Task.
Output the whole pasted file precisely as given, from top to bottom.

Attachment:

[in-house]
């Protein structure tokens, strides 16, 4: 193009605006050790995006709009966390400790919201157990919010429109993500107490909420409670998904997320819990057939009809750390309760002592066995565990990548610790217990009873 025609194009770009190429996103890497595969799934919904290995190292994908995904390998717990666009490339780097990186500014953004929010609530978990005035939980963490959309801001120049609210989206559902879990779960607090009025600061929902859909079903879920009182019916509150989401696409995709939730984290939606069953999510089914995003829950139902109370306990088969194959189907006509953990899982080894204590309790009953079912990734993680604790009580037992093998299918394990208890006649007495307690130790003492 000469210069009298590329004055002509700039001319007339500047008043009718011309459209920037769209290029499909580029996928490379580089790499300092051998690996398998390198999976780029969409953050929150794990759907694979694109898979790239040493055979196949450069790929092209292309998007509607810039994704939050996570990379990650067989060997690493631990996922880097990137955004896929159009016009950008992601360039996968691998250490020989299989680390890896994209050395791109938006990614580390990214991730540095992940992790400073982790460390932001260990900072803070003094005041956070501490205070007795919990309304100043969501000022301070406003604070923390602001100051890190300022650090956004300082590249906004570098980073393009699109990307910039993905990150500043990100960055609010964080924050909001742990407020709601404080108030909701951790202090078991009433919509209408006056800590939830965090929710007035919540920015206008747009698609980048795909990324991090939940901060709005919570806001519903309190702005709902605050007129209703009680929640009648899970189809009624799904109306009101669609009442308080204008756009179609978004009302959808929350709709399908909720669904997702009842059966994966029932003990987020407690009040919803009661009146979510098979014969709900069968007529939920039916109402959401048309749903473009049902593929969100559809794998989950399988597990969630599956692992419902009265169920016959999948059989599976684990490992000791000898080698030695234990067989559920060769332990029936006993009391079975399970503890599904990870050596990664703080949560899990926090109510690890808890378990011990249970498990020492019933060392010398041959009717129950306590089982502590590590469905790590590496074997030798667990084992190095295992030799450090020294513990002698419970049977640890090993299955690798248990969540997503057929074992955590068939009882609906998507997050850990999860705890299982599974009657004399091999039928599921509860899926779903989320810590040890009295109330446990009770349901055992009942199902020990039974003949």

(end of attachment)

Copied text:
[in-house]
């Protein structure tokens, strides 16, 4: 193009605006050790995006709009966390400790919201157990919010429109993500107490909420409670998904997320819990057939009809750390309760002592066995565990990548610790217990009873 025609194009770009190429996103890497595969799934919904290995190292994908995904390998717990666009490339780097990186500014953004929010609530978990005035939980963490959309801001120049609210989206559902879990779960607090009025600061929902859909079903879920009182019916509150989401696409995709939730984290939606069953999510089914995003829950139902109370306990088969194959189907006509953990899982080894204590309790009953079912990734993680604790009580037992093998299918394990208890006649007495307690130790003492 000469210069009298590329004055002509700039001319007339500047008043009718011309459209920037769209290029499909580029996928490379580089790499300092051998690996398998390198999976780029969409953050929150794990759907694979694109898979790239040493055979196949450069790929092209292309998007509607810039994704939050996570990379990650067989060997690493631990996922880097990137955004896929159009016009950008992601360039996968691998250490020989299989680390890896994209050395791109938006990614580390990214991730540095992940992790400073982790460390932001260990900072803070003094005041956070501490205070007795919990309304100043969501000022301070406003604070923390602001100051890190300022650090956004300082590249906004570098980073393009699109990307910039993905990150500043990100960055609010964080924050909001742990407020709601404080108030909701951790202090078991009433919509209408006056800590939830965090929710007035919540920015206008747009698609980048795909990324991090939940901060709005919570806001519903309190702005709902605050007129209703009680929640009648899970189809009624799904109306009101669609009442308080204008756009179609978004009302959808929350709709399908909720669904997702009842059966994966029932003990987020407690009040919803009661009146979510098979014969709900069968007529939920039916109402959401048309749903473009049902593929969100559809794998989950399988597990969630599956692992419902009265169920016959999948059989599976684990490992000791000898080698030695234990067989559920060769332990029936006993009391079975399970503890599904990870050596990664703080949560899990926090109510690890808890378990011990249970498990020492019933060392010398041959009717129950306590089982502590590590469905790590590496074997030798667990084992190095295992030799450090020294513990002698419970049977640890090993299955690798248990969540997503057929074992955590068939009882609906998507997050850990999860705890299982599974009657004399091999039928599921509860899926779903989320810590040890009295109330446990009770349901055992009942199902020990039974003949």